It can be challenging to understand how data can be both public yet anonymous and secure at the same time. Enterprises planning to implement blockchain technology often ponder this question. And generally speaking, the arguments about the privacy of their data and transactions stored on a public blockchain ledger seem legit.
Even though transactions listed on a public blockchain are encrypted and almost tamper-proof, information such as wallet addresses and transaction amount are still visible. No organisation would ever want all their transaction data to be publicly accessible. But as is the case with public blockchains, anyone on the network can easily view all transactions within the network in real-time.
Does that make public blockchains — the practically decentralised ledgers — useless for enterprise use? Well, no. There are multiple solutions to attain enterprise-grade privacy on public blockchains.
Zero-Knowledge Proof (ZKP)
In simple terms, Zero-Knowledge Proof is a digital security protocol that encrypts information allowing two parties to transact and prove the legitimacy of the transaction data without having to reveal any sensitive information. For example, a transacting party can prove that they own the funds they say they own without actually showing any information related to their accounts to the verifier.
An exclusive variation of ZKP, zk-SNARKS stands for zero-knowledge succinct non-interactive argument of knowledge. A professor of UC Berkeley and the co-founder of cryptocurrency platform ZeroCash first proposed the solution.
The use of zk-SNARKS is the same as ZKP and it allows entities to prove the existence or legitimacy of any data without revealing the data itself. For example, a company can prove they received a funding of $10 million without having to show any legal papers or account statements.
Homomorphic hiding or encryption is a common solution for securing sensitive data even when it is to be processed or analysed. It is a primary part of the zk-SNARKS encryption protocol. This encryption method has become common to maintain the privacy of data on public blockchains as well as other storage alternatives.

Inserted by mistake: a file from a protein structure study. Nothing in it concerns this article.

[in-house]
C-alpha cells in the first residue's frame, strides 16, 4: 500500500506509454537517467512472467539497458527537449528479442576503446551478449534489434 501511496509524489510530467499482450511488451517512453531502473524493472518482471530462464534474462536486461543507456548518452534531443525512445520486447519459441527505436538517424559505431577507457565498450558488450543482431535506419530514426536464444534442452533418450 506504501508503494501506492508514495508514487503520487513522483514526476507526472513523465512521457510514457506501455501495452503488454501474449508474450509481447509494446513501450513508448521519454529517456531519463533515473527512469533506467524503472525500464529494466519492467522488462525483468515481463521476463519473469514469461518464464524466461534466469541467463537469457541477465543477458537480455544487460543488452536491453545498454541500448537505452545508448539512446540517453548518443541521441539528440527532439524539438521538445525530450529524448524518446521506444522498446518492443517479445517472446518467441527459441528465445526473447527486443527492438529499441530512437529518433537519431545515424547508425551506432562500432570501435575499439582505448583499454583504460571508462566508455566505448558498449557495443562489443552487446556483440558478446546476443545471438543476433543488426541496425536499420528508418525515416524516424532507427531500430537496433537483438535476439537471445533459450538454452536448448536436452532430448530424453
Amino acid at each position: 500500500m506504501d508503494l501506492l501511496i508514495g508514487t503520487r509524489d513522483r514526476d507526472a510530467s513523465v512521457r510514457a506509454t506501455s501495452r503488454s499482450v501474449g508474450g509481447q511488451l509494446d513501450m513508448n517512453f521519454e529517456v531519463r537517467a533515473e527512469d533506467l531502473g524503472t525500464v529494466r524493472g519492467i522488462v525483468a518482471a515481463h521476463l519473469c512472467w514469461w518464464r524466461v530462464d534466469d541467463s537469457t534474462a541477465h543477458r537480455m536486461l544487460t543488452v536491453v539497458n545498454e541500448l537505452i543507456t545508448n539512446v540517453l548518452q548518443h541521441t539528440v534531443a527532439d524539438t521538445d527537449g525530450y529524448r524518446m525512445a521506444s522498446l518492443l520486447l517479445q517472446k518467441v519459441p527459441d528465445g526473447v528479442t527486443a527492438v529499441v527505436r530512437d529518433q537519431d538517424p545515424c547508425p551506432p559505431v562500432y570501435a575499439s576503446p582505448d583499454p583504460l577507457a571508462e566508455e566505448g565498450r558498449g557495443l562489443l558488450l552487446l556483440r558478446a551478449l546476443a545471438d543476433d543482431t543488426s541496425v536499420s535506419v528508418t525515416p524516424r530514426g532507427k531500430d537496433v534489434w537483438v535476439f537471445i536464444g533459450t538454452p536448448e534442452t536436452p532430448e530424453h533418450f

There are three types of homomorphic encryption namely, partially homomorphic encryption, somewhat homomorphic encryption, and fully homomorphic encryption. While still in the works, the most important for cryptography is fully homomorphic encryption.
Secure multi-party computation (sMPC)
Andrew Yao’s solution to the “Millionaire’s Problem” initiated the creation of secure multi-party computation. The problem involved two parties who wanted to know which one of them was wealthier without having to reveal their net worth to each other.
To reach a conclusion without involving any third party, Yao suggested the use of secure two-party computation in 1982. Later in 1987, three researchers modified the same approach and proposed the multi-party computation method known as secure multi-party computation or sMPC. In this method, the data is divided into smaller pieces and masked with random numbers added to each piece using a cryptographic function. These pieces are then sent to multiple servers that can analyse the data without knowing what the underlying data is.
Software guard extensions
In a usual public blockchain transaction, a single node first verifies the transaction and then shares it with the whole network of nodes for re-verification and addition to the ledger. This allows all nodes to view the transaction information
Developed by the technology behemoth Intel, software guard extensions or Intel SGX is a software extension for data encryption. It helps avoid the re-verification step in blockchain transactions. When the data is needed for analysis or any transaction, SGX allows for decryption of data within a permissioned enclave where only those with required credentials can view it.
While initially, public blockchains were a nightmare for enterprises from the privacy perspective, we today have multiple solutions that surmount this obstacle. Enterprises can now easily trust public blockchains and leverage a truly decentralised infrastructure while still keeping their data privacy intact.